When Agencies Become Resellers

26 Nov

agencies as resellersEase of access, streamlined delivery, cost-efficiency and enhanced profitability are all viable bi-products of vertical integration.  There is no arguing that businesses can realize value by minimizing their own costs, while simultaneously influencing market rates and their competitors’ costs. 

But what if that business is an advertising agency?  Viewed through the eyes of an agency holding company and its shareowners, vertical integration is quite intriguing.  On the other hand, from the perspective of the clients they serve, the concept raises some moral and fiduciary concerns that should be addressed in the context of a client-agency agreement.

Some would argue that it is never appropriate for an agency to become a reseller of goods and or services.  Others might suggest that as long as it allows the agency to deliver better-than-market values or efficiencies, why not, the client is the beneficiary.  Where one stands on the issue is no longer material.  Why?  The proverbial “train has left the station” as agency holding companies have continued to rely on vertical integration strategies as an important means of driving agency revenues and profits. 

From a client perspective, the phrase; Caveat Emptor or Buyer Beware comes to mind.  When an advertiser hires a full-service advertising agency, media, digital or creative services shop or a specialty agency, they do so with the implied understanding that the agency will always act in the client’s best interest.  Is this a realistic expectation for agency holding companies whose acquisition strategies have directly fed vertical integration strategies that often generate significant below-the-line revenue opportunities? 

Unfortunately, too often there is a lack of transparency regarding how an agency holding company deploys certain services, their ownership position in those resources and or the nature of the remuneration they receive from “owned” or independent sellers.  It’s been our experience, that transparency is the fundamental issue when it comes to advertisers’ rights and agencies’ fiduciary responsibilities.  What has been divulged can be discussed.  In turn, these discussions can form the basis for negotiating terms of use and responsibilities that can then be laid out in the client-agency agreement, providing the requisite levels of transparency and control to protect both parties.  In the words of the German philosopher Friedrich Nietzsche, who wrote critical texts on morality:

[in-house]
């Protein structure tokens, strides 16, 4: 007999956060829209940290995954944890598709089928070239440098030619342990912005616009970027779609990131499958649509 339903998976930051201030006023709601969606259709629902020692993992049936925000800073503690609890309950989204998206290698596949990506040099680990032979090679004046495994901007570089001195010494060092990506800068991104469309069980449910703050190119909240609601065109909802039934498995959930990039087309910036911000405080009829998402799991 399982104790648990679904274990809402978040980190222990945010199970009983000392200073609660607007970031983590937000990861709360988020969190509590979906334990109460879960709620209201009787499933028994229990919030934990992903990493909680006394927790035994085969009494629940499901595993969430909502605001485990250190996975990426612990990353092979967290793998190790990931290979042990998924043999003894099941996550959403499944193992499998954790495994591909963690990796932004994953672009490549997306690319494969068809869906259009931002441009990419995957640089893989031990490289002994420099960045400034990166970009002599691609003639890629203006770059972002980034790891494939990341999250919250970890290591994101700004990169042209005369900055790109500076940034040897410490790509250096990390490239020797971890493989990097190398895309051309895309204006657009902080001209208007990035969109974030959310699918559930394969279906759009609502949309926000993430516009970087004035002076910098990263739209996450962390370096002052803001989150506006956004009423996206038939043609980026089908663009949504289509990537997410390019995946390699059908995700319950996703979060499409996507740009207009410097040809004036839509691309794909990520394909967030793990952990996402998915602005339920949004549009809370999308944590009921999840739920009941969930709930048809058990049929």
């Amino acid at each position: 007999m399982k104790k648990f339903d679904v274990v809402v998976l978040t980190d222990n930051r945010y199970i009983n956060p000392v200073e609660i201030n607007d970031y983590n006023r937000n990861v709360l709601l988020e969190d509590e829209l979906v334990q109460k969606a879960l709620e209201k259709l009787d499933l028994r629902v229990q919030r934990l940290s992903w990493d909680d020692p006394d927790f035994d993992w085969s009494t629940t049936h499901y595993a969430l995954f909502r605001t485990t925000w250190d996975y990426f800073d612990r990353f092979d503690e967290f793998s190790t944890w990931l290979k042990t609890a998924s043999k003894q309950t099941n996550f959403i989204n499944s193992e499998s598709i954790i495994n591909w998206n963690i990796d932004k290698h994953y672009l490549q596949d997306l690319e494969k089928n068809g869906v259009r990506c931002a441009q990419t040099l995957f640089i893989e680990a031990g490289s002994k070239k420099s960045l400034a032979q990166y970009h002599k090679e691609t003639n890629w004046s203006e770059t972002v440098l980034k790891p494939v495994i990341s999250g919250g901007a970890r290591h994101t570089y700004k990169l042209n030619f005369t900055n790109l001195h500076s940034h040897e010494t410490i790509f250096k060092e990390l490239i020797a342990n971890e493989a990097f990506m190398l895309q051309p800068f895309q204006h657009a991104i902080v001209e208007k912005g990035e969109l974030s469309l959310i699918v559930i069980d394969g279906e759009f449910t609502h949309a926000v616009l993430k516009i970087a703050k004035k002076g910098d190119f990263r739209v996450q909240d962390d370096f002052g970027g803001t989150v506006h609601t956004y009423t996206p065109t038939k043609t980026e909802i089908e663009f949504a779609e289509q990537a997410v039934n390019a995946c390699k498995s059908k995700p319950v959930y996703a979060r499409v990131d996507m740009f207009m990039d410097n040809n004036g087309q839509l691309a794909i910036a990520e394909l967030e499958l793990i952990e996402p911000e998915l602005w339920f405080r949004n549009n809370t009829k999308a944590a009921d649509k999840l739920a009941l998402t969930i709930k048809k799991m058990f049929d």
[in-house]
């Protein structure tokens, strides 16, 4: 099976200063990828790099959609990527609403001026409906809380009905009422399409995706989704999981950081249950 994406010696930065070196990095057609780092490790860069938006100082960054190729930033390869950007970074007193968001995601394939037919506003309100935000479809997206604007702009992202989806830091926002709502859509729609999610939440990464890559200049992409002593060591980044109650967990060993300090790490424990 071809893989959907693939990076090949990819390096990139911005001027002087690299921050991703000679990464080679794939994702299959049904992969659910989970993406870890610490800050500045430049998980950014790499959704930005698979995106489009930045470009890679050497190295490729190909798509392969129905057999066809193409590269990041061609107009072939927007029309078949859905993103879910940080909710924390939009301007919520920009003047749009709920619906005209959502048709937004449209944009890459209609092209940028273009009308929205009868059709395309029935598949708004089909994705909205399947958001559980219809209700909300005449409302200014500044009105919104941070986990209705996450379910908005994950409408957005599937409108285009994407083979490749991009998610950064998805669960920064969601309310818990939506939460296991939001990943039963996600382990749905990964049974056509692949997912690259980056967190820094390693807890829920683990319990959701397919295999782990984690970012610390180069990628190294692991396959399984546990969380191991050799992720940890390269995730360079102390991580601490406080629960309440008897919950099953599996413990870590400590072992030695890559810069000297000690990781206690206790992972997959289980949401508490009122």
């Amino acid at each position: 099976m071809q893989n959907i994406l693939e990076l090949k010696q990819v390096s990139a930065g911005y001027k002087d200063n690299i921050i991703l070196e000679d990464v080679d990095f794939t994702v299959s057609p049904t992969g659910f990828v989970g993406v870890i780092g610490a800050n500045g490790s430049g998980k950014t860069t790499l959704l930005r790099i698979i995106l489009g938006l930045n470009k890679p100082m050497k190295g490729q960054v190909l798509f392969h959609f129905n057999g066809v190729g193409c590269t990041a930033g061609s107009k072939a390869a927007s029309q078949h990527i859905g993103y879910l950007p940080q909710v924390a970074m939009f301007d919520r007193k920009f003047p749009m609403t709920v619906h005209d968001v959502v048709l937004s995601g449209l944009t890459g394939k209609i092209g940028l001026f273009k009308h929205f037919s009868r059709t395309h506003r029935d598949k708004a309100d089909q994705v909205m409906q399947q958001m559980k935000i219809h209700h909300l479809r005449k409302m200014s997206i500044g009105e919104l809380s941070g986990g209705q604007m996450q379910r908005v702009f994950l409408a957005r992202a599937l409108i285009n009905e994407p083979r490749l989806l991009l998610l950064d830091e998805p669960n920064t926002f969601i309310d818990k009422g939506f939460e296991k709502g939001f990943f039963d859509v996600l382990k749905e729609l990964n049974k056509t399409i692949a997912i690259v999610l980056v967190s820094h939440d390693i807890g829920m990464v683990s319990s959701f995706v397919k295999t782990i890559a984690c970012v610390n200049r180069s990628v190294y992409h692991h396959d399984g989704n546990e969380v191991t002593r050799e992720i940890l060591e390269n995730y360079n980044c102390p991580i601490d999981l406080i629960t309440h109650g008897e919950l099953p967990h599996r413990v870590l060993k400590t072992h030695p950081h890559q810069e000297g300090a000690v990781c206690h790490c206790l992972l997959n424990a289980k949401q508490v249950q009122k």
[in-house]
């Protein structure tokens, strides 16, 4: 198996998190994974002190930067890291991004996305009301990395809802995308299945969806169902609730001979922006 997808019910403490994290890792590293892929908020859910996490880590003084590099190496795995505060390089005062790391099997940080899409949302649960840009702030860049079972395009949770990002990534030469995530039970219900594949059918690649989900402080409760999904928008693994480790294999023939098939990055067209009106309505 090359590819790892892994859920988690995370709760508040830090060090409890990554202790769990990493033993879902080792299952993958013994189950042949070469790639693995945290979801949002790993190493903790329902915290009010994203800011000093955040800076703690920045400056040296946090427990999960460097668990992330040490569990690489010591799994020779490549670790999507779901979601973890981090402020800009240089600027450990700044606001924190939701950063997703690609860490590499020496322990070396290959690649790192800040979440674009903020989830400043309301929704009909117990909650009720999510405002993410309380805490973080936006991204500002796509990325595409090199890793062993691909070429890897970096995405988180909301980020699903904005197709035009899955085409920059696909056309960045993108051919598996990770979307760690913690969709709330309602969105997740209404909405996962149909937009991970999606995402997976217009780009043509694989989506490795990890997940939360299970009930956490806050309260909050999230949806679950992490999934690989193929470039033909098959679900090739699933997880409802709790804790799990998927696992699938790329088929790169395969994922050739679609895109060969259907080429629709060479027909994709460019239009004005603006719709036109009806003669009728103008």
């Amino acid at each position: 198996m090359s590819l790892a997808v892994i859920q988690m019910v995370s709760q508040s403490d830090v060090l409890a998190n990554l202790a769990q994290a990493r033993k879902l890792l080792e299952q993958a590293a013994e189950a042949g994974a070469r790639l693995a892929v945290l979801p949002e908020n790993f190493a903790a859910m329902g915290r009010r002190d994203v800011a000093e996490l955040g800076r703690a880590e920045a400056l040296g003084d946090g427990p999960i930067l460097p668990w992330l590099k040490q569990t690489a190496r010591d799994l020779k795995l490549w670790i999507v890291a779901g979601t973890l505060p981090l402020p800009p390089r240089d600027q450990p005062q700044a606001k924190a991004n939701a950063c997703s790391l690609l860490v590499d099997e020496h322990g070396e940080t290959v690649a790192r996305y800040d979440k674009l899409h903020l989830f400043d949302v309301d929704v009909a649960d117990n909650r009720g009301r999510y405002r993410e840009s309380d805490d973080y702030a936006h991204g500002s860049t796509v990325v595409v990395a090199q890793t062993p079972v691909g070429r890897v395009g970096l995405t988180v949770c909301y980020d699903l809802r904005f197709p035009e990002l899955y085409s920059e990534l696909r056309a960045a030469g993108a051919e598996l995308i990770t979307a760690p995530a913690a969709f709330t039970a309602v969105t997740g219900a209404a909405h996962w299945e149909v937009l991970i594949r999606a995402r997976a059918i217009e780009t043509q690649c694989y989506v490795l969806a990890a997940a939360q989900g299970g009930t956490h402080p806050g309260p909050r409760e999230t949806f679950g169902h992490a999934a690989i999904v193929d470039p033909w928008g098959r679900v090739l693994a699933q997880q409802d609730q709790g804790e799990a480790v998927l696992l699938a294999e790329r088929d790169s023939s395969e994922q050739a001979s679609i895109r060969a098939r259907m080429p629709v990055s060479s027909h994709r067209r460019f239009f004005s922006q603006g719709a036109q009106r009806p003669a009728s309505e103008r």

“There are no facts, only interpretations.”

Surprisingly, too few contracts address the reality of agency brand and holding company inter-connectedness or the mode and level of compensation derived from the reselling of goods and services.  At a minimum, the following protections should be built into a letter-of-agreement:

  1. Advertiser “right to audit” clause
  2. Extension of contract terms and obligations beyond the agency brand to include the holding company and its subsidiaries along with wholly and or jointly owned entities
  3. Clear language regarding agency remuneration, sources, amounts and limits
  4. Assertion of advertiser rights to its pro-rata share of any and all discounts, rebates or incentives earned by the agency on the advertiser’s behalf
  5. Require agency to fully-disclose any commitments made to parent/sibling agency resources or to sellers offering agency incentives beyond commission
  6. Assertion of intent with regard to the agency’s obligation to competitively bid all creative, production and or media services
  7. Require agency to fully-disclose when services covered as part of a retainer or commission structure are sub-contracted to a parent/sibling agency or third-party.  To protect an advertiser from paying an agency for services it is not performing or is only partially performing, clear contract language needs to be established to address the circumstances that either reduce agency remuneration or reallocate unearned funds to other areas.

It is important to bear in mind the extent to which agencies have extended their supply chain “reach” with their vertical integration efforts.  These include ownership in: in-house studios, barter firms, broadcast production companies, ad exchanges, ad networks, media rep firms, staffing firms, original content production companies, and the like.

From an advertiser’s perspective, the goal is to establish contractual responsibilities and controls that will shape agency behaviors and performance in a manner that insures a level of objectivity and resource investment desired by the client.  Simple.  Right?  Not so much.  In the words of M.C. Escher one of the most renowned graphic artists of the twentieth-century:

Are you really sure that a floor can’t also be a ceiling?”

Interested in learning more about the benefits of compliance auditing as a means of improving transparency into your marketing investment and control over the stewardship of those funds?  Contact Cliff Campeau, Principal at Advertising Audit & Risk Management at ccampeau@aarmusa.com for a complimentary consultation on the topic.

 

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